The human singing voice is arguably the most widely-used method of making music. About 98 percent of the world’s population has the ability to recognize the nuances between musical notes and identify when a note is in or out of tune. Additionally, every cultural group in existence has incorporated the act of singing into their societies in some way.
While early humans often sang to pray, recount history, or celebrate rites of passage, modern-day vocalists sing for artistic expression and the entertainment of others in a diverse array of styles. And although the voice may not be one of the world’s most difficult instruments, it is still important to care for one’s voice in order to give the best performance possible.
From the stylish tones of popular musical artists on the radio to the dramatic arias of opera singers on stages around the world, vocalists must be familiar with the following important voice care tips listed below.
Always Warm up before Singing
To sing, vocalists push air out of the lungs and between the vocal chords, which then contract and vibrate to produce sound. The process is a physical one, and like other physical activities, it requires an individual to warm up prior to practice in order to prevent damage and perform to the best of his or her ability.
A singer who takes the time to warm up his or her voice before a practice or performance will widen vocal range, sing with greater consistency, and have the ability to sing for a longer period of time. Singers who make warm ups a mandatory part of their routines can also help themselves avoid more serious injuries down the line, such as the development of nodules, or polyps in the vocal cords which often require surgery to repair.
Develop Good Lifestyle Habits
Leading a healthy lifestyle is an important part of life for many professional vocalists, and those who want to become accomplished singers should strive for a high standard of self-care. For example, regular physical exercise can help singers develop a healthy posture and better breath control, both of which are crucial to voice projection and manipulation.
Singers should also try to drink six to eight glasses of water every day and eat plenty of fruits, vegetables, and whole grains. This increases one’s intake of vitamins A, C, and E, and aids in the healthy development of the throat’s mucus membranes. It is also important to limit caffeine, as it can cause both the larynx and the vocal cords to dry out.
Stay Relaxed When You Sing
Along with developing good posture, a vocalist must make sure to keep the muscles in his or her neck, throat, and jaw relaxed while performing. Singers often have the impulse to tighten the neck and raise the chin when singing high notes and lower the chin when singing low notes. Not only does this strain the vocal cords, but it also can limit a singer’s range over time.
Vocalists who sing through a clenched jaw run the risk of diminishing the projection of the voice. This can cause them to overcompensate for the muffled sound by singing louder than necessary, leading to vocal strain.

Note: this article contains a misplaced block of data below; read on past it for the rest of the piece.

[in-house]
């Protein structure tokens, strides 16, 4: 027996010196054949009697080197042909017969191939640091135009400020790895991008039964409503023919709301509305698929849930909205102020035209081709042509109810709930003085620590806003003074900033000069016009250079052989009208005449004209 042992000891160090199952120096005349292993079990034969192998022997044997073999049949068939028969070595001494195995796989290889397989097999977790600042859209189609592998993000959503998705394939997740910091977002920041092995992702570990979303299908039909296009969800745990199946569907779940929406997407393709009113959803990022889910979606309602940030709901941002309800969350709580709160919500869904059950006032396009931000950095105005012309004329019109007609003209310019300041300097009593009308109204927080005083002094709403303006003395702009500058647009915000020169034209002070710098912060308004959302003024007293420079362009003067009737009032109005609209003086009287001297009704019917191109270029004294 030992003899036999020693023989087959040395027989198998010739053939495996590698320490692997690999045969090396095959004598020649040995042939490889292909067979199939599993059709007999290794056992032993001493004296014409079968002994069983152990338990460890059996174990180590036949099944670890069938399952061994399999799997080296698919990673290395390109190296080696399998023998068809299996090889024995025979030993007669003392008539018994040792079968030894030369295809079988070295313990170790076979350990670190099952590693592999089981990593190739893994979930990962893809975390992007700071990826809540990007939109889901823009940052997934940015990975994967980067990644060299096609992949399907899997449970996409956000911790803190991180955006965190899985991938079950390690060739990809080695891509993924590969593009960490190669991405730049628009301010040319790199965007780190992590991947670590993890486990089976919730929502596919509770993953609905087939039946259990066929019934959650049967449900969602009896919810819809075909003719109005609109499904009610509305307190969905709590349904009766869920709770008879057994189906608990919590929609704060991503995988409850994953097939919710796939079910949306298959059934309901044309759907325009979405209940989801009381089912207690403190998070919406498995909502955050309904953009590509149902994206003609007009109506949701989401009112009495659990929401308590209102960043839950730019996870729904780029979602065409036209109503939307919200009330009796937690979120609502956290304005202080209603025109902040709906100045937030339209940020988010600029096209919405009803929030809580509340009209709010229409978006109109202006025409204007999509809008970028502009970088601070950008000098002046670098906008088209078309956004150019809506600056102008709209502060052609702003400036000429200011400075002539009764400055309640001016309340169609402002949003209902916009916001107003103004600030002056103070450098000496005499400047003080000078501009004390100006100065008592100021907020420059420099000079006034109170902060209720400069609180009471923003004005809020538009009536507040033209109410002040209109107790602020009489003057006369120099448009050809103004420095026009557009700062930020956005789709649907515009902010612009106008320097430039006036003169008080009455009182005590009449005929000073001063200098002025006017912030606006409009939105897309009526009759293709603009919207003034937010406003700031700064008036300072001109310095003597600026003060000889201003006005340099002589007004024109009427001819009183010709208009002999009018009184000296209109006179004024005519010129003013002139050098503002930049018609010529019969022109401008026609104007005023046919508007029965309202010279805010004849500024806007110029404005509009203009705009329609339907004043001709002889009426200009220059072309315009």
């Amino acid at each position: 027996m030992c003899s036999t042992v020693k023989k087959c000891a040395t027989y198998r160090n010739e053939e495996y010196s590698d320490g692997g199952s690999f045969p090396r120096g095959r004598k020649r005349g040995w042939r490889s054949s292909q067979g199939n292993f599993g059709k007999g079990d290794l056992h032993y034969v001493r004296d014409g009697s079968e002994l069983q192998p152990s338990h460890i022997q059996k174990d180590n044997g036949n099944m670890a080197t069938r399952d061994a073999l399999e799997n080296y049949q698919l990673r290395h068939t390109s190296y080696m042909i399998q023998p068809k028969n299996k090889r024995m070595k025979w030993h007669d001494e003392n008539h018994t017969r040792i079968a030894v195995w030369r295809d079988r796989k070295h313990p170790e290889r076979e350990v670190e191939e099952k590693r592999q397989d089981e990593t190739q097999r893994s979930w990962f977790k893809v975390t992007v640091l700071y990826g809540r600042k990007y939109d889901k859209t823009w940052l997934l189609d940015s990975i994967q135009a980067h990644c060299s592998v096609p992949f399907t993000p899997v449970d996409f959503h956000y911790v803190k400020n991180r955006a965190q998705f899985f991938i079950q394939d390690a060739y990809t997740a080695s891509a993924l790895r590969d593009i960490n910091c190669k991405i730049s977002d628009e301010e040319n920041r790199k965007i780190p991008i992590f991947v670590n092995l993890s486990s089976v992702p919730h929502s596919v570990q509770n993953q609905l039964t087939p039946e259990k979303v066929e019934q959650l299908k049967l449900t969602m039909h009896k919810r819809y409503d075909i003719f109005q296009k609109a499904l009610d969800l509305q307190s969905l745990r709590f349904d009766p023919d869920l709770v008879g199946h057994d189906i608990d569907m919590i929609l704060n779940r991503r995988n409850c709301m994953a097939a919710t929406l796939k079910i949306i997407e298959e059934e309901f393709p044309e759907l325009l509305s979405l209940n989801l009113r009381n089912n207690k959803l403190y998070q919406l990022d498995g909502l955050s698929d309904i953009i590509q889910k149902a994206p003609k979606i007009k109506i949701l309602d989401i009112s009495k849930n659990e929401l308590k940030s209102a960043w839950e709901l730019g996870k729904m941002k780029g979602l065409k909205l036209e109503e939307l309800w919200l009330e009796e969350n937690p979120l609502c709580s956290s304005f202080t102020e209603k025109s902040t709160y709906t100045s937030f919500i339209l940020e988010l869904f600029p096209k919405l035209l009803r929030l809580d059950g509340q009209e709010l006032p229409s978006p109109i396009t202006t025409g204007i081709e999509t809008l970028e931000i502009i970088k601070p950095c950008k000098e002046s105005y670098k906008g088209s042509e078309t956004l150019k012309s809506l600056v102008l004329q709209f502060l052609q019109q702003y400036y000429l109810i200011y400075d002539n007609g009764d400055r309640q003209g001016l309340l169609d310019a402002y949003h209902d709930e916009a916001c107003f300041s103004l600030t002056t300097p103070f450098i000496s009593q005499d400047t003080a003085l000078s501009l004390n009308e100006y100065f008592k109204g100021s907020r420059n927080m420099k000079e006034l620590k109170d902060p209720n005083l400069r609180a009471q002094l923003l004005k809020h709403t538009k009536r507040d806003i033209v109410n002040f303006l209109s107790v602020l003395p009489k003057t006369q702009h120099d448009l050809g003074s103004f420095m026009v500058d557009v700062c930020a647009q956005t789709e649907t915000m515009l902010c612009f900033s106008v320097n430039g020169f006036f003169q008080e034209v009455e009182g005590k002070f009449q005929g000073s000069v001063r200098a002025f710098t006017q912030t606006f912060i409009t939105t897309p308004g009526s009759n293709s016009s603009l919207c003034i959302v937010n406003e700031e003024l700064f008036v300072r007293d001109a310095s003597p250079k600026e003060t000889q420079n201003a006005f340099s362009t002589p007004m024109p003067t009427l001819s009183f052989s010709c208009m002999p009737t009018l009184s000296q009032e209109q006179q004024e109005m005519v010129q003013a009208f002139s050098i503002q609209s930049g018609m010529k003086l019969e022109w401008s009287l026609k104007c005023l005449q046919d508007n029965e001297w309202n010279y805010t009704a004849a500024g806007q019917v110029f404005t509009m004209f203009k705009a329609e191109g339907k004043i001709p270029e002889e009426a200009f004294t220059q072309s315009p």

Avoid Actions That Cause Damage
There are a substantial number of everyday actions that can instantly harm the voice without a singer being aware of it. For example, a bout of yelling can cause damage to the lining of the vocal cords, as can excessive throat clearing and whispering. Too much talking when the throat feels hoarse, tired, or sore can also result in damage to the voice.
Additionally, acid reflux can have a negative impact on the vocal cords. Singers who experience this condition should talk to a medical professional in order to discuss the best course of action for reducing it.
To combat the effects of everyday damage, music professionals suggest giving the voice plenty of rest. Investing in a humidifier can prevent the air within the home from becoming dry, which can be harsh on the vocal cords.
Don't Sing When You're Sick
This should be an obvious tip, but many vocalists need to be reminded that when illness strikes, it is time to rest one's voice. Attempting to sing while sick puts even more strain on the voice than standard singing.
Not only that, singing was sick generally will not produce the quality of sound that a vocalist is capable of producing when healthy. Singers who are ill should take time to rest, drink plenty of water, and avoid talking until the throat and nasal passages return to normal.
Choose a Quality Vocal Coach
Ultimately, vocalists who are serious about their craft should consider enlisting the help of a professional to coach them. As noted above, the voice is an instrument. Like any other instrument, it requires practice and instruction to become truly proficient.
Singers should look for teachers who are experienced in the vocal techniques that the student is interested in, and who have the ability to make their students feel comfortable performing and asking questions. Great vocal coaches are goal-oriented instructors who help students make meaningful progress toward a better, stronger voice after every lesson.